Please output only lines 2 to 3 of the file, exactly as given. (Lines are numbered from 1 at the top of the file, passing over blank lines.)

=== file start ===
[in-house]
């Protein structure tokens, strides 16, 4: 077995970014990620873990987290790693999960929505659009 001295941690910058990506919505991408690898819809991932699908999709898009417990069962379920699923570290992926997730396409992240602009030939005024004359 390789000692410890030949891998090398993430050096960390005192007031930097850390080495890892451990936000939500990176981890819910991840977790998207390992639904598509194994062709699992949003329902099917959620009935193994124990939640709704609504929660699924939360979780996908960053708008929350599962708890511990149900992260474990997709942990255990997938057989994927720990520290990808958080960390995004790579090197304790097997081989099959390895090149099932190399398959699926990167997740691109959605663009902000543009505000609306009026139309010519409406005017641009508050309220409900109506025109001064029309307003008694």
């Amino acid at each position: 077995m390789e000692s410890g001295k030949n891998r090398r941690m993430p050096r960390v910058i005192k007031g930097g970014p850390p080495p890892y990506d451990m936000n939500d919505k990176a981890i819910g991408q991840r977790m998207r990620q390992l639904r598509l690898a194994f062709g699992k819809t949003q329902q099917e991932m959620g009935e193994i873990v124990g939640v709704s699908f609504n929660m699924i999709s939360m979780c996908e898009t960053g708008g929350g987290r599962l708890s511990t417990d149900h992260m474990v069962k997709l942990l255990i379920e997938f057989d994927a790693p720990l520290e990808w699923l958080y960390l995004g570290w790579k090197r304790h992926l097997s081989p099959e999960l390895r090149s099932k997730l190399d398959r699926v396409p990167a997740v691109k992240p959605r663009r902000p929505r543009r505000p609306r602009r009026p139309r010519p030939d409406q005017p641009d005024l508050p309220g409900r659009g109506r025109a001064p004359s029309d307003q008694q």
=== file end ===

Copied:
């Protein structure tokens, strides 16, 4: 077995970014990620873990987290790693999960929505659009 001295941690910058990506919505991408690898819809991932699908999709898009417990069962379920699923570290992926997730396409992240602009030939005024004359 390789000692410890030949891998090398993430050096960390005192007031930097850390080495890892451990936000939500990176981890819910991840977790998207390992639904598509194994062709699992949003329902099917959620009935193994124990939640709704609504929660699924939360979780996908960053708008929350599962708890511990149900992260474990997709942990255990997938057989994927720990520290990808958080960390995004790579090197304790097997081989099959390895090149099932190399398959699926990167997740691109959605663009902000543009505000609306009026139309010519409406005017641009508050309220409900109506025109001064029309307003008694």
């Amino acid at each position: 077995m390789e000692s410890g001295k030949n891998r090398r941690m993430p050096r960390v910058i005192k007031g930097g970014p850390p080495p890892y990506d451990m936000n939500d919505k990176a981890i819910g991408q991840r977790m998207r990620q390992l639904r598509l690898a194994f062709g699992k819809t949003q329902q099917e991932m959620g009935e193994i873990v124990g939640v709704s699908f609504n929660m699924i999709s939360m979780c996908e898009t960053g708008g929350g987290r599962l708890s511990t417990d149900h992260m474990v069962k997709l942990l255990i379920e997938f057989d994927a790693p720990l520290e990808w699923l958080y960390l995004g570290w790579k090197r304790h992926l097997s081989p099959e999960l390895r090149s099932k997730l190399d398959r699926v396409p990167a997740v691109k992240p959605r663009r902000p929505r543009r505000p609306r602009r009026p139309r010519p030939d409406q005017p641009d005024l508050p309220g409900r659009g109506r025109a001064p004359s029309d307003q008694q």